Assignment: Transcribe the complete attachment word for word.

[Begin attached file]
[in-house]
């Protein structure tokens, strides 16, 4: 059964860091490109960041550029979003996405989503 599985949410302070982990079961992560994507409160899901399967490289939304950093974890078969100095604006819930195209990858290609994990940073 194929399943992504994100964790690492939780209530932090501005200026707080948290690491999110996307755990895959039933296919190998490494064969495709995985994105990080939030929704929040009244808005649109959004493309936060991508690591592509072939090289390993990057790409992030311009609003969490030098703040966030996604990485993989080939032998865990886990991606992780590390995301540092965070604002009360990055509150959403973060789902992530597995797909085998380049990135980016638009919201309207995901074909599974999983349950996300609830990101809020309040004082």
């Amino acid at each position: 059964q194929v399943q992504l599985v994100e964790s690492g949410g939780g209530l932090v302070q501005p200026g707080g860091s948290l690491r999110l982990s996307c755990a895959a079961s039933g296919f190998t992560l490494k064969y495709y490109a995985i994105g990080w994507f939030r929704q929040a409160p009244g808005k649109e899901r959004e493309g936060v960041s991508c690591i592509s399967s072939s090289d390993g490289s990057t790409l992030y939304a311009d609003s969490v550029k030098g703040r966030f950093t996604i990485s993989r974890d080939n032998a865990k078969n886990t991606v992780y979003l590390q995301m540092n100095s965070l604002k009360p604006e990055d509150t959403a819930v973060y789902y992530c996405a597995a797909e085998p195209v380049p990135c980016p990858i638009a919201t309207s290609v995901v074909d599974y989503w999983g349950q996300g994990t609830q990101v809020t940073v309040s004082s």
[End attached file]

[in-house]
């Protein structure tokens, strides 16, 4: 059964860091490109960041550029979003996405989503 599985949410302070982990079961992560994507409160899901399967490289939304950093974890078969100095604006819930195209990858290609994990940073 194929399943992504994100964790690492939780209530932090501005200026707080948290690491999110996307755990895959039933296919190998490494064969495709995985994105990080939030929704929040009244808005649109959004493309936060991508690591592509072939090289390993990057790409992030311009609003969490030098703040966030996604990485993989080939032998865990886990991606992780590390995301540092965070604002009360990055509150959403973060789902992530597995797909085998380049990135980016638009919201309207995901074909599974999983349950996300609830990101809020309040004082």
């Amino acid at each position: 059964q194929v399943q992504l599985v994100e964790s690492g949410g939780g209530l932090v302070q501005p200026g707080g860091s948290l690491r999110l982990s996307c755990a895959a079961s039933g296919f190998t992560l490494k064969y495709y490109a995985i994105g990080w994507f939030r929704q929040a409160p009244g808005k649109e899901r959004e493309g936060v960041s991508c690591i592509s399967s072939s090289d390993g490289s990057t790409l992030y939304a311009d609003s969490v550029k030098g703040r966030f950093t996604i990485s993989r974890d080939n032998a865990k078969n886990t991606v992780y979003l590390q995301m540092n100095s965070l604002k009360p604006e990055d509150t959403a819930v973060y789902y992530c996405a597995a797909e085998p195209v380049p990135c980016p990858i638009a919201t309207s290609v995901v074909d599974y989503w999983g349950q996300g994990t609830q990101v809020t940073v309040s004082s």